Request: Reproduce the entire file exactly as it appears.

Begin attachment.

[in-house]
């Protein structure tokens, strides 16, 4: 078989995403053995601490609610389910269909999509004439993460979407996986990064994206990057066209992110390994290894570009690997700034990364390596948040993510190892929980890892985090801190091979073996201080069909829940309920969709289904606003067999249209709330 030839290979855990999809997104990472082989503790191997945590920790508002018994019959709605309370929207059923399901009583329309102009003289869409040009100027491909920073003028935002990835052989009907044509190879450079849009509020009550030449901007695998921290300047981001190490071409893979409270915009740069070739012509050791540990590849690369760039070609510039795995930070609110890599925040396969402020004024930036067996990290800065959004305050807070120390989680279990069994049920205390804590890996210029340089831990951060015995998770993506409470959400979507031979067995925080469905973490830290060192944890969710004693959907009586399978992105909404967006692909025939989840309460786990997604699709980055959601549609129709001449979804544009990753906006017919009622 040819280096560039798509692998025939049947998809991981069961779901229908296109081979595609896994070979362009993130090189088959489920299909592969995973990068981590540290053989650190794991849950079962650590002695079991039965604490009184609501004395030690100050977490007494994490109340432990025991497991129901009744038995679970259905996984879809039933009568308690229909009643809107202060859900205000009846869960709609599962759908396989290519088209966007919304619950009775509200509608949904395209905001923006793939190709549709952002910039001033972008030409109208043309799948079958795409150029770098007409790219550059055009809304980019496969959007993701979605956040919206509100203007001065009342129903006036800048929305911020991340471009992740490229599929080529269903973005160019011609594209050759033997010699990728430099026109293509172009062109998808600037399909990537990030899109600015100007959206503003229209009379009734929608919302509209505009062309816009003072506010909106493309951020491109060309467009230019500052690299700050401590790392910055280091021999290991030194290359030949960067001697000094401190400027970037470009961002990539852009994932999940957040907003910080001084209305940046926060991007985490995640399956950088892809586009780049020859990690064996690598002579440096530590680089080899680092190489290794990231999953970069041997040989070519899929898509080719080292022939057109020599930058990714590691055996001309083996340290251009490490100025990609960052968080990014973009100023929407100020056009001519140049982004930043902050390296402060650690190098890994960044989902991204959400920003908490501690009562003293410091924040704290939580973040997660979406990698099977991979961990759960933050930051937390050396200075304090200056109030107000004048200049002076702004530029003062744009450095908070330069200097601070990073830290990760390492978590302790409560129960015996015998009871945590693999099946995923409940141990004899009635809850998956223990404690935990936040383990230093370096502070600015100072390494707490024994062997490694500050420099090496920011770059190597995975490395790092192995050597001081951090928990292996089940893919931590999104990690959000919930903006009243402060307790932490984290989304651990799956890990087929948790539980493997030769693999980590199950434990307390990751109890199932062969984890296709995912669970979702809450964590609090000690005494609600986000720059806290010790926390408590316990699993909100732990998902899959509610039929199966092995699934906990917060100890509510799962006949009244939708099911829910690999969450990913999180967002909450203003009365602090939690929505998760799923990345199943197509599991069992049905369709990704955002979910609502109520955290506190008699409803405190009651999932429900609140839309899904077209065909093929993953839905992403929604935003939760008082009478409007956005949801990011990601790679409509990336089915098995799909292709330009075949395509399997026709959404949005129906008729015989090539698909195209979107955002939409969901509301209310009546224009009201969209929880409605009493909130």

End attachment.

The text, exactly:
[in-house]
């Protein structure tokens, strides 16, 4: 078989995403053995601490609610389910269909999509004439993460979407996986990064994206990057066209992110390994290894570009690997700034990364390596948040993510190892929980890892985090801190091979073996201080069909829940309920969709289904606003067999249209709330 030839290979855990999809997104990472082989503790191997945590920790508002018994019959709605309370929207059923399901009583329309102009003289869409040009100027491909920073003028935002990835052989009907044509190879450079849009509020009550030449901007695998921290300047981001190490071409893979409270915009740069070739012509050791540990590849690369760039070609510039795995930070609110890599925040396969402020004024930036067996990290800065959004305050807070120390989680279990069994049920205390804590890996210029340089831990951060015995998770993506409470959400979507031979067995925080469905973490830290060192944890969710004693959907009586399978992105909404967006692909025939989840309460786990997604699709980055959601549609129709001449979804544009990753906006017919009622 040819280096560039798509692998025939049947998809991981069961779901229908296109081979595609896994070979362009993130090189088959489920299909592969995973990068981590540290053989650190794991849950079962650590002695079991039965604490009184609501004395030690100050977490007494994490109340432990025991497991129901009744038995679970259905996984879809039933009568308690229909009643809107202060859900205000009846869960709609599962759908396989290519088209966007919304619950009775509200509608949904395209905001923006793939190709549709952002910039001033972008030409109208043309799948079958795409150029770098007409790219550059055009809304980019496969959007993701979605956040919206509100203007001065009342129903006036800048929305911020991340471009992740490229599929080529269903973005160019011609594209050759033997010699990728430099026109293509172009062109998808600037399909990537990030899109600015100007959206503003229209009379009734929608919302509209505009062309816009003072506010909106493309951020491109060309467009230019500052690299700050401590790392910055280091021999290991030194290359030949960067001697000094401190400027970037470009961002990539852009994932999940957040907003910080001084209305940046926060991007985490995640399956950088892809586009780049020859990690064996690598002579440096530590680089080899680092190489290794990231999953970069041997040989070519899929898509080719080292022939057109020599930058990714590691055996001309083996340290251009490490100025990609960052968080990014973009100023929407100020056009001519140049982004930043902050390296402060650690190098890994960044989902991204959400920003908490501690009562003293410091924040704290939580973040997660979406990698099977991979961990759960933050930051937390050396200075304090200056109030107000004048200049002076702004530029003062744009450095908070330069200097601070990073830290990760390492978590302790409560129960015996015998009871945590693999099946995923409940141990004899009635809850998956223990404690935990936040383990230093370096502070600015100072390494707490024994062997490694500050420099090496920011770059190597995975490395790092192995050597001081951090928990292996089940893919931590999104990690959000919930903006009243402060307790932490984290989304651990799956890990087929948790539980493997030769693999980590199950434990307390990751109890199932062969984890296709995912669970979702809450964590609090000690005494609600986000720059806290010790926390408590316990699993909100732990998902899959509610039929199966092995699934906990917060100890509510799962006949009244939708099911829910690999969450990913999180967002909450203003009365602090939690929505998760799923990345199943197509599991069992049905369709990704955002979910609502109520955290506190008699409803405190009651999932429900609140839309899904077209065909093929993953839905992403929604935003939760008082009478409007956005949801990011990601790679409509990336089915098995799909292709330009075949395509399997026709959404949005129906008729015989090539698909195209979107955002939409969901509301209310009546224009009201969209929880409605009493909130």